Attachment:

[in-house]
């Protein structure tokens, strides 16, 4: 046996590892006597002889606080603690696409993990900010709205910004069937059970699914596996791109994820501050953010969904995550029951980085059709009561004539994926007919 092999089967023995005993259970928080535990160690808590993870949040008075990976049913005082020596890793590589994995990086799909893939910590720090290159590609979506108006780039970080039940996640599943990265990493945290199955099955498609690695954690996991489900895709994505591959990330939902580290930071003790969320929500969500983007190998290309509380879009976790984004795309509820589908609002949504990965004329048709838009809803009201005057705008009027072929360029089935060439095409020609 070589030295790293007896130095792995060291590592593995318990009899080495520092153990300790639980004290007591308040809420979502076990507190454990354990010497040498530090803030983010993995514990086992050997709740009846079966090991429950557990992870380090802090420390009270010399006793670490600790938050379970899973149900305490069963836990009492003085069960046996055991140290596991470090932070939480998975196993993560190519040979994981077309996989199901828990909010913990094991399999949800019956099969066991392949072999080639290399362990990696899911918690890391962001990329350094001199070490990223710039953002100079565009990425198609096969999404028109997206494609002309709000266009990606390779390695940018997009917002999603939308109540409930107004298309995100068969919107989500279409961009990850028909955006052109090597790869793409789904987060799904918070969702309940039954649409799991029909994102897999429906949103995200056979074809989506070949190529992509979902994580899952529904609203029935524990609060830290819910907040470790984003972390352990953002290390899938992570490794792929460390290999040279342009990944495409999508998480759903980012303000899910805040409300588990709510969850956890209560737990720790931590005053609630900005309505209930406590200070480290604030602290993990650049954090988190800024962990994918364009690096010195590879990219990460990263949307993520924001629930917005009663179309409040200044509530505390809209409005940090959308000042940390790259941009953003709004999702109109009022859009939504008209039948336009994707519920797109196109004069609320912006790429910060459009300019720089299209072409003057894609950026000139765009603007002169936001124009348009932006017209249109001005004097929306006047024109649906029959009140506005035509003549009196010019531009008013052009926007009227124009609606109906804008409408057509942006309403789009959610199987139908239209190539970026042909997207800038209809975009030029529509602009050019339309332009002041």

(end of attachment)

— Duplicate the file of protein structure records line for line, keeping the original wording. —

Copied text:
[in-house]
């Protein structure tokens, strides 16, 4: 046996590892006597002889606080603690696409993990900010709205910004069937059970699914596996791109994820501050953010969904995550029951980085059709009561004539994926007919 092999089967023995005993259970928080535990160690808590993870949040008075990976049913005082020596890793590589994995990086799909893939910590720090290159590609979506108006780039970080039940996640599943990265990493945290199955099955498609690695954690996991489900895709994505591959990330939902580290930071003790969320929500969500983007190998290309509380879009976790984004795309509820589908609002949504990965004329048709838009809803009201005057705008009027072929360029089935060439095409020609 070589030295790293007896130095792995060291590592593995318990009899080495520092153990300790639980004290007591308040809420979502076990507190454990354990010497040498530090803030983010993995514990086992050997709740009846079966090991429950557990992870380090802090420390009270010399006793670490600790938050379970899973149900305490069963836990009492003085069960046996055991140290596991470090932070939480998975196993993560190519040979994981077309996989199901828990909010913990094991399999949800019956099969066991392949072999080639290399362990990696899911918690890391962001990329350094001199070490990223710039953002100079565009990425198609096969999404028109997206494609002309709000266009990606390779390695940018997009917002999603939308109540409930107004298309995100068969919107989500279409961009990850028909955006052109090597790869793409789904987060799904918070969702309940039954649409799991029909994102897999429906949103995200056979074809989506070949190529992509979902994580899952529904609203029935524990609060830290819910907040470790984003972390352990953002290390899938992570490794792929460390290999040279342009990944495409999508998480759903980012303000899910805040409300588990709510969850956890209560737990720790931590005053609630900005309505209930406590200070480290604030602290993990650049954090988190800024962990994918364009690096010195590879990219990460990263949307993520924001629930917005009663179309409040200044509530505390809209409005940090959308000042940390790259941009953003709004999702109109009022859009939504008209039948336009994707519920797109196109004069609320912006790429910060459009300019720089299209072409003057894609950026000139765009603007002169936001124009348009932006017209249109001005004097929306006047024109649906029959009140506005035509003549009196010019531009008013052009926007009227124009609606109906804008409408057509942006309403789009959610199987139908239209190539970026042909997207800038209809975009030029529509602009050019339309332009002041």